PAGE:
foliage of those forest trees, and fills every
nook and chamber, except one, with its
spirit cheering radiance. '
In that chamber the blinds are closed.
The muslin curtains 'fall in snow white
folds lo the matting upon the floor. Bat
llie fragrance of flowers. and the perfume
of dewy meadow lands, that sweep in
many a wide acre about the old house,
breathe mockingly lo ihe tortured sufferer
within, of the exuberant beauty and life
without. For a human being lies ihere,
with life's strength fainting into death's
mystery, and resting the while with iho
unconquerablo adversary of mortality.
From the setting of yesterday's sun,
Hannah Worthington knew that she must
die before many hours: and with ihe
ebbing of her strength, the desire for
prolongation or her days had grown
apace. Not that life was dear to her in
its usual aecceptalion much happiness
and near kindred ties. The first frost of
girlish disappointment had congealed into
ice in her breast with the lapse of time
The once gay blue eyes had grown stony
in their expression. She taught herself
to believe that the cold, passionless rou
tine of her daily dunes was alone accepta
ble in the eyes of God, sternly refusing
any natural impulse, every desire of a
And thus she passed fripidfv on for
nearly a half century ; accounting herself
with arrogant pride, her Father in Heav
en's well beloved and faithful child. No
charity for human frailties, in all lhat
time had from her lips ever shed its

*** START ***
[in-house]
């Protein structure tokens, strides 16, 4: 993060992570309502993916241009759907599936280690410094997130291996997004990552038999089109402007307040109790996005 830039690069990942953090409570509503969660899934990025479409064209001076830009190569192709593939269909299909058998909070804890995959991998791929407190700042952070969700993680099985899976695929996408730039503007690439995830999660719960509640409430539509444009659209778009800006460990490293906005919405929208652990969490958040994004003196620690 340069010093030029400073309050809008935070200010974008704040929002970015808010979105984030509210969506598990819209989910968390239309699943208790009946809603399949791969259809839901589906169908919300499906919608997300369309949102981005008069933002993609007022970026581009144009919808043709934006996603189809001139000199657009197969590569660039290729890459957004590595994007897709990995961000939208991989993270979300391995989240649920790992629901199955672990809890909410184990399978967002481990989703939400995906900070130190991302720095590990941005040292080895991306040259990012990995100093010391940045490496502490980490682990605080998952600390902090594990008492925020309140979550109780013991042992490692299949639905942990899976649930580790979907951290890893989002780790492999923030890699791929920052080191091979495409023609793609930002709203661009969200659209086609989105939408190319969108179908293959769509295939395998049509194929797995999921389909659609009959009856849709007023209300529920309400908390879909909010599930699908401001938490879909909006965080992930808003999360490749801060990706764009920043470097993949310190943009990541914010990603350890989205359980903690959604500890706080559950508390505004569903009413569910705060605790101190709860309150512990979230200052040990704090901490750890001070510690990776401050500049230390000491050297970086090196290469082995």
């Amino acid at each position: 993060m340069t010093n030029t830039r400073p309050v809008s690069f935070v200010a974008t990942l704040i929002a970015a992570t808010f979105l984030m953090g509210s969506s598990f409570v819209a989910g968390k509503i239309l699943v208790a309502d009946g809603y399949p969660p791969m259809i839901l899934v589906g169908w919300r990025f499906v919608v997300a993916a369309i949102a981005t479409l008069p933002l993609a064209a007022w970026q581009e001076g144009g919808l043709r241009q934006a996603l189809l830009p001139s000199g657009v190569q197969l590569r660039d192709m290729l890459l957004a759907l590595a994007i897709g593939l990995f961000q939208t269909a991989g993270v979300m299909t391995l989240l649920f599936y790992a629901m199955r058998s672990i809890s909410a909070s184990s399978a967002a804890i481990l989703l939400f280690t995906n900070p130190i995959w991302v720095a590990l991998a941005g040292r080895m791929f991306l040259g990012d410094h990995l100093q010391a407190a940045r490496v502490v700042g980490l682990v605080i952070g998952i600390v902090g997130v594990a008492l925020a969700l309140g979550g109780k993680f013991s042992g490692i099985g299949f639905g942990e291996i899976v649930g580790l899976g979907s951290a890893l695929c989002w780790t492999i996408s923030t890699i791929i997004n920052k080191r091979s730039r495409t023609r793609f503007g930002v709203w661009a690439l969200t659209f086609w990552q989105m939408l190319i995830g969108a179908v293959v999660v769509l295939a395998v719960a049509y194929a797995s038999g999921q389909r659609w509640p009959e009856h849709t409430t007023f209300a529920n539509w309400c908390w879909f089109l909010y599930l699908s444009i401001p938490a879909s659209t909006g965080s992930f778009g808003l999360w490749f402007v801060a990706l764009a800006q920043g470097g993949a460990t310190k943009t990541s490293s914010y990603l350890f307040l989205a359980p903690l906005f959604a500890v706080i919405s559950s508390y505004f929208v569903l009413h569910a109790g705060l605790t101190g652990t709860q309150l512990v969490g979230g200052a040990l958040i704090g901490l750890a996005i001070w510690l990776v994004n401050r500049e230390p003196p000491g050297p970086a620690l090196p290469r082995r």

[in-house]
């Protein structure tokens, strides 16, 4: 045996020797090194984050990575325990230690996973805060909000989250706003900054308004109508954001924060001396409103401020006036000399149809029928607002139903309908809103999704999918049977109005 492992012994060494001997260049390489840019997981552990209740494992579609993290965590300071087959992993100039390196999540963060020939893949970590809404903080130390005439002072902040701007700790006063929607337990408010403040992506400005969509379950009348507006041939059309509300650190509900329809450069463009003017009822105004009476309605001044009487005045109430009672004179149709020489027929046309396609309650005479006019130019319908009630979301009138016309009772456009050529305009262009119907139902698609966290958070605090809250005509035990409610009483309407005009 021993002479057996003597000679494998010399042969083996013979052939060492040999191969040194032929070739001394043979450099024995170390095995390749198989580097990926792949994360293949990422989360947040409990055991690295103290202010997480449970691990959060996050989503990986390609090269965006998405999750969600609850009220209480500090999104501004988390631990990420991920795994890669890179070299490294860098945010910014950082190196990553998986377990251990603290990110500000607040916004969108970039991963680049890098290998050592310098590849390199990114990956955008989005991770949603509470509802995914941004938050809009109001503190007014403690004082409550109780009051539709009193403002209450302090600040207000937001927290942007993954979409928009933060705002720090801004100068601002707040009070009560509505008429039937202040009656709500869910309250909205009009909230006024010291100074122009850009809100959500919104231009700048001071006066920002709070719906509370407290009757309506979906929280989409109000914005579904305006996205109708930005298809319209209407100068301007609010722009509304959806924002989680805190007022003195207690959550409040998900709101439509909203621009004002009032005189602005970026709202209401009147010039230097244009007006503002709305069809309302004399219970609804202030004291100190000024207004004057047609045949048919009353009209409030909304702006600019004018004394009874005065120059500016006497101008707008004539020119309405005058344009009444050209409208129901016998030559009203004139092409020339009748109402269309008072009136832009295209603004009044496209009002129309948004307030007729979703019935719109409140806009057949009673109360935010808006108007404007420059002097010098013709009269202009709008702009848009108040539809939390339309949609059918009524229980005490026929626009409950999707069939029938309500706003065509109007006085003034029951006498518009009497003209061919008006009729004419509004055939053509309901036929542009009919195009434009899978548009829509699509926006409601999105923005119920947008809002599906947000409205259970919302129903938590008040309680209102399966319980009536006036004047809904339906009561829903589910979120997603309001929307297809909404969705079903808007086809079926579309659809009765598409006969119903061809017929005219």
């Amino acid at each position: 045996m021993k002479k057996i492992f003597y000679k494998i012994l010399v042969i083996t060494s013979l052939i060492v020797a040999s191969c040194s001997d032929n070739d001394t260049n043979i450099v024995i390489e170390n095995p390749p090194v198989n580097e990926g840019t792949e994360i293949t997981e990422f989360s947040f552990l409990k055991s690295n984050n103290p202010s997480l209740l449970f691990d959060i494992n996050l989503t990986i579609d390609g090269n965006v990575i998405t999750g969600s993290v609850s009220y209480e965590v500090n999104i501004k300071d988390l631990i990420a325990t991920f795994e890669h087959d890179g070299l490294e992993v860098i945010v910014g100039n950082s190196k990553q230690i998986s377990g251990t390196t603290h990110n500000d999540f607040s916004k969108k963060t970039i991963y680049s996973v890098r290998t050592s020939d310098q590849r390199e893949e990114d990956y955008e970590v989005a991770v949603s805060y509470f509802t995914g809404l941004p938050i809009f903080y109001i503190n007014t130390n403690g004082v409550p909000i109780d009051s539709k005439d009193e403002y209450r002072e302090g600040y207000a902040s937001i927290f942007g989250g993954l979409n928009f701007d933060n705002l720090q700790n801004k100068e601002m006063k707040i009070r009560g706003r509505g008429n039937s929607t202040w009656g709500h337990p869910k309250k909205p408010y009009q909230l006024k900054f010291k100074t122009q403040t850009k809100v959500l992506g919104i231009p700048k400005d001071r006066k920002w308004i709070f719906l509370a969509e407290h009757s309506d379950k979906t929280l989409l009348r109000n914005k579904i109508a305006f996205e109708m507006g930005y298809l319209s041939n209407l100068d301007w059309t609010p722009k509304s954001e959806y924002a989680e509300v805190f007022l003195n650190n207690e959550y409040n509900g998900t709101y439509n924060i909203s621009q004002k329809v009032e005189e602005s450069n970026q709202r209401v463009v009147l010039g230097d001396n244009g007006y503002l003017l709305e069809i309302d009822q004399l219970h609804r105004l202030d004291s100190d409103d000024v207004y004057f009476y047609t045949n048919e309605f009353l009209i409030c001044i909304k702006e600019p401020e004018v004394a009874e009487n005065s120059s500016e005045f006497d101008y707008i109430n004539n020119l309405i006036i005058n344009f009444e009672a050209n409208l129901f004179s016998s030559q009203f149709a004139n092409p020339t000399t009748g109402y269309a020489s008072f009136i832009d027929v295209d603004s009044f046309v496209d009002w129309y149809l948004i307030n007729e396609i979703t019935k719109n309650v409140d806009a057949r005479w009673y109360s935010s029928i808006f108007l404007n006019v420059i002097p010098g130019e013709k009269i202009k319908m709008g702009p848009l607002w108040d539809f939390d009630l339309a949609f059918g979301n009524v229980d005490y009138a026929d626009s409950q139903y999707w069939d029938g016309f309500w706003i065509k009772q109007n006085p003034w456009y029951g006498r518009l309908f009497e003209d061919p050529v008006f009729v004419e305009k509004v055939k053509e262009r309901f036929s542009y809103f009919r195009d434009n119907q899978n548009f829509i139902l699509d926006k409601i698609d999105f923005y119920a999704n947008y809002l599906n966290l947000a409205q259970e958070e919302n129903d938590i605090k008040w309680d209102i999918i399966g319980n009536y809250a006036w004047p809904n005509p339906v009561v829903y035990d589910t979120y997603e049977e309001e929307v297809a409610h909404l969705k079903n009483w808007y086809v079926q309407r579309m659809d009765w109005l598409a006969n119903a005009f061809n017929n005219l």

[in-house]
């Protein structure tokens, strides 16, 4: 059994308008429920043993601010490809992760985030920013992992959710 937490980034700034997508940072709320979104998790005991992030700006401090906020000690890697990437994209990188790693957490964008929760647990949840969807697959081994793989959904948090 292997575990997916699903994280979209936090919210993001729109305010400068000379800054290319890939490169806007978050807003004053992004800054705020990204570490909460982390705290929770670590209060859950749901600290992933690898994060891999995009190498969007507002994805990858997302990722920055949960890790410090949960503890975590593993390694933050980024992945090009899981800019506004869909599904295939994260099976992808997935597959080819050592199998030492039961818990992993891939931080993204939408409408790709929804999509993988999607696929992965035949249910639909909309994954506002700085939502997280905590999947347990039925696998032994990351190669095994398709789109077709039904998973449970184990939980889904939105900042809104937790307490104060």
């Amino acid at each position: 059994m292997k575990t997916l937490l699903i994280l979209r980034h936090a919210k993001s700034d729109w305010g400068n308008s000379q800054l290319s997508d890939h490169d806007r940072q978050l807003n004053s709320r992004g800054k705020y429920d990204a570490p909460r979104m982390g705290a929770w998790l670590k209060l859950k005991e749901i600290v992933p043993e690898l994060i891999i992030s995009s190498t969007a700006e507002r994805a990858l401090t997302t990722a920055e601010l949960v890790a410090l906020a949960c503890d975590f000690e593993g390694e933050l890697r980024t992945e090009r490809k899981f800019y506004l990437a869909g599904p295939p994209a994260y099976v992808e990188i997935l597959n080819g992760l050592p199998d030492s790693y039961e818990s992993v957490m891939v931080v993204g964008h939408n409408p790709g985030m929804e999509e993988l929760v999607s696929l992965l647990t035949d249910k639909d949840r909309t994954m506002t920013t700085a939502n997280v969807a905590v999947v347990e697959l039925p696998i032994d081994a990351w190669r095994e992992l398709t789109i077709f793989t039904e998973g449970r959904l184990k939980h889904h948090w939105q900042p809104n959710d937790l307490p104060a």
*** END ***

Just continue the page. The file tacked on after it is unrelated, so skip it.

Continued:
divine sunshine over an erring spirit. And
yet none ever craved material aid, who
eft her empty handed.
But woe to her, or to him, who failed
in the measure which she meted out as
duty, if of her they sought .favor. " Go
thou and sin no more !" fell never in
hallowed accents from her lips, when the
broken hearted penitent knell a suppliant
at her feel.
When or where she accepted the stern
creed which she hugged to her heart until
that hour, I know not. Perchance it
was born in that hour of life's bitterest
travail, when love and faith gave way to
to their deadly opponents, falsehood and
despair ; perchance it grew into strength
in the daily mamlestation of her own
father's life a life unhallowed by love
of God or man. However it might have
been, in the end it gained the mastery
over the home circle, and ruled there
with a despotism, like nothing else on
earth. Even the stern old man, who
looked with haughty (It fiance on the
passing of lime, which was bearing him
swiftly onward to the day when his tall
figure -which spurned the usual decrepi
tude of extreme age, shall lie low in the
grave even he felt its sjibtile influence
reacting on him. And now the tread of
many feet in the chamber above told him
that Hannah Worthington, his eldest
child, she who had filled from her youth
her dead mother's place in his home,
was dying : but he stirred not.
Aslant his trey head fell the mellow
light over his withered cheek, his clasp
ed and trembling hands ; but the sunlight
fell cold upon his cheek, with the grey
hue of ashy terror thereon. In the tu
rious carnage of battle, John Worthing
ton e cheek had paled not as then. 1 he
spirit of the old Revolutionist, which had
thrilled to the deafening roar of battle,
lay faint and trembling within' his bosom;
for he knew now of a fiercer conflict
going on beneath his roof.
Once, with tottering, feeble steps, he
had essayed to approach the death bed
but the shrill tremulous voice, praying
" God s mercy for him, the grey haired
sinful old man," and with yet greater